Melbourne Students & Learning - Research Publications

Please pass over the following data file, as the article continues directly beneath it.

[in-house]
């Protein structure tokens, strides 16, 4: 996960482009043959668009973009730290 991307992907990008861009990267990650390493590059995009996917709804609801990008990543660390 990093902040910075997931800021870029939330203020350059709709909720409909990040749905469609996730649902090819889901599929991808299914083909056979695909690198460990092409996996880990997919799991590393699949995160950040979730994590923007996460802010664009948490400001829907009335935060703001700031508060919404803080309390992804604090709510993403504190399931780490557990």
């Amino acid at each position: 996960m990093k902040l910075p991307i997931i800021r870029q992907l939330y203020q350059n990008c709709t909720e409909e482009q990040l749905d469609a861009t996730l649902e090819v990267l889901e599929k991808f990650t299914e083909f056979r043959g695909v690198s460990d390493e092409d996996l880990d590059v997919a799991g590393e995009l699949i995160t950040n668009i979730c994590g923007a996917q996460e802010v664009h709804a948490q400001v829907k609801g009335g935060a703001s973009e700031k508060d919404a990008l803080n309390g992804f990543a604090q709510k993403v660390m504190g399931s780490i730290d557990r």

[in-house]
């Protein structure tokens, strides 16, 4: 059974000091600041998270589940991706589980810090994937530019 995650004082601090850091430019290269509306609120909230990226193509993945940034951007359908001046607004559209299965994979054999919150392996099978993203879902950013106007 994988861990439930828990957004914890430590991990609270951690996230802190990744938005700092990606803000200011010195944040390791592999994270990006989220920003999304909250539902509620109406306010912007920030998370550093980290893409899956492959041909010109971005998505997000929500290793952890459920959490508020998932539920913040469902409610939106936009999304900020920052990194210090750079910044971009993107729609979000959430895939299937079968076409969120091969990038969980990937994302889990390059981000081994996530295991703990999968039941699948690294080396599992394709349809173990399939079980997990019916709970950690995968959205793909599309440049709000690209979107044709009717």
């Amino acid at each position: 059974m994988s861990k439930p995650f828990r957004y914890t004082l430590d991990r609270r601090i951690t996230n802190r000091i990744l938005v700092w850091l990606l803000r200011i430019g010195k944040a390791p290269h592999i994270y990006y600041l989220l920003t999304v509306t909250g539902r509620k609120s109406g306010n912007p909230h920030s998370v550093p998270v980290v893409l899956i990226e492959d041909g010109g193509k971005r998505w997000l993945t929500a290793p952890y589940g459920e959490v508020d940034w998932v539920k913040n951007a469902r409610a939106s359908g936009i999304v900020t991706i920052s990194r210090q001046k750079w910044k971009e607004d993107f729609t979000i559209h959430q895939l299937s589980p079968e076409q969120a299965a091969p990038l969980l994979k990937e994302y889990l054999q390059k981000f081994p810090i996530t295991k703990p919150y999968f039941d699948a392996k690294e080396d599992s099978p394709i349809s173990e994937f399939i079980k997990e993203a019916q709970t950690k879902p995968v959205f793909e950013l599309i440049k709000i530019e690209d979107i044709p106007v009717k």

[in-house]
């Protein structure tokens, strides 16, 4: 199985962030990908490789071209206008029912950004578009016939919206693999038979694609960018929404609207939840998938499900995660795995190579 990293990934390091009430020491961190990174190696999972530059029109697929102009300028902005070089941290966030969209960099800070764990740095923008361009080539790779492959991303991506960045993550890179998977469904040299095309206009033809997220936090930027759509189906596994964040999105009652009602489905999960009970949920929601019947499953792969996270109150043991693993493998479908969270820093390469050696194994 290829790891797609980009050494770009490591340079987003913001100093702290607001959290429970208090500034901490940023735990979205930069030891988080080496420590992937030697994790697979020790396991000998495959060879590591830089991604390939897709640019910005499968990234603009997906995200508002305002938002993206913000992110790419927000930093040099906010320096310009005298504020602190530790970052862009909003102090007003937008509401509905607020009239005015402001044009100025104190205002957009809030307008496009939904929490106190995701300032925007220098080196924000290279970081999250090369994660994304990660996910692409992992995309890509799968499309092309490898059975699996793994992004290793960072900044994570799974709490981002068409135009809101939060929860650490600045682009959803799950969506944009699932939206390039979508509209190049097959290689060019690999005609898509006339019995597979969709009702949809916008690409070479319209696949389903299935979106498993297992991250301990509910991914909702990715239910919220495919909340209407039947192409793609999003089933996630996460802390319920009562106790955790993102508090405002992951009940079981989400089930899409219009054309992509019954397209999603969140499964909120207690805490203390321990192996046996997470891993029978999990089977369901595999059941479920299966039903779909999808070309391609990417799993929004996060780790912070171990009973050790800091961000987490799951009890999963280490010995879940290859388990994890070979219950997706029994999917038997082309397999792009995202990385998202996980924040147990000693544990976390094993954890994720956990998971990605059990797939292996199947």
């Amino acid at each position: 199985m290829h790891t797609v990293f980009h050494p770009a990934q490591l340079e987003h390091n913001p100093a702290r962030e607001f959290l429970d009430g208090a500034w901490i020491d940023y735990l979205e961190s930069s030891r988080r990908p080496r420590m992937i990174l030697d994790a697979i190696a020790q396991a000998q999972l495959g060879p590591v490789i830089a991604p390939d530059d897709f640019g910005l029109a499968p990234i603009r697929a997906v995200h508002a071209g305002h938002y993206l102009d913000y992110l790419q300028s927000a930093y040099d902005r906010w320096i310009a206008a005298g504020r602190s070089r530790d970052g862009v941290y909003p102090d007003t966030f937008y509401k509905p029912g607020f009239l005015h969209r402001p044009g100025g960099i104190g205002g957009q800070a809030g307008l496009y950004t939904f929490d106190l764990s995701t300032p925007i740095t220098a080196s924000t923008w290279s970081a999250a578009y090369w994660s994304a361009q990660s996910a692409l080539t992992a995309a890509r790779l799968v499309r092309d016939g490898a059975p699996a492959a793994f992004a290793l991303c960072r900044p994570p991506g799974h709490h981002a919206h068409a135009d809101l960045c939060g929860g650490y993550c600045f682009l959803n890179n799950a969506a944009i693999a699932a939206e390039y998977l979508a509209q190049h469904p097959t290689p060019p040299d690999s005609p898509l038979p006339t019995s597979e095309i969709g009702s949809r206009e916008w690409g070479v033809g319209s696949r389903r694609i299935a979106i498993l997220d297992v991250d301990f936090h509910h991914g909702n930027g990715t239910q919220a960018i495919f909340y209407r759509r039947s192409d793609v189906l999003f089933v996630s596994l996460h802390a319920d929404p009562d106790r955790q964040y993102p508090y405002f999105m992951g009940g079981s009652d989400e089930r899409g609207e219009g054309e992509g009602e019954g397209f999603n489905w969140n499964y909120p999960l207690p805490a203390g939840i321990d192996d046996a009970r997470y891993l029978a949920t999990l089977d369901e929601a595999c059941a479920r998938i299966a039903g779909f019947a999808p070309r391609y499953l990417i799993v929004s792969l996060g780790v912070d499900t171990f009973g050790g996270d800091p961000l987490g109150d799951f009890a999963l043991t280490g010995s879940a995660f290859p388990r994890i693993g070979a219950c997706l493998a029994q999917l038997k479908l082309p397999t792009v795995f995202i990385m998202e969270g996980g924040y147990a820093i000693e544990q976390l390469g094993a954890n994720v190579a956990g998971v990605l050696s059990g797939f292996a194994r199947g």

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ItemA tale of two libraries: the Melbourne/Griffith exchange programHill, K. J. ( 2011)This paper describes an exchange program between the libraries of The University of Melbourne and Griffith University. The paper covers the reasons behind the decision to arrange an exchange, the preparations, the actual exchange experience and the follow up. The advantages for professional and personal development and the value of bringing staff from two university libraries together in a co-operative program are also explained. The initial exchange involved a team of Senior Library Service Officers from The University of Melbourne, who participated in a five-day visit to Griffith University. Two team members were based at the Griffith University Gold Coast campus and the other member was at the South Bank (Brisbane) campus. This took place in August and September 2010 and was followed by a reciprocal visit to The University of Melbourne by a team from Griffith University. The main aims were for the team members to observe the functioning of another academic library, and to facilitate discussion and the interchange of ideas. Although Griffith University Library has a similar academic role to the author's home library, it was found that a number of influences helped to create distinctive characteristics at the two libraries. Influences include the location of the Griffith Gold Coast campus within a tourism region and The University of Melbourne Campus in an inner-city area. Climate also plays a part, as does the age of the two universities. Melbourne's traditional heritage and the more recently established Griffith campuses have contributed to the contrast in their layout and physical environment. A further distinction was Melbourne's research-based collection and Griffith's subject-based collection, which appear to be products of each university’s individual philosophy. This exchange program with Griffith University was an excellent opportunity for both professional and personal development. The skills and knowledge gained enabled the author to expand her vision for the future of the academic library and provided a variety of aspects that could be discussed with colleagues at her home library. To be able to speak face-to-face with the staff at Griffith and to observe the way in which another library functions were invaluable. It is an experience that can only be given the highest recommendation and it is suggested that further exchange programs between university libraries would be a worthwhile professional and personal development exercise.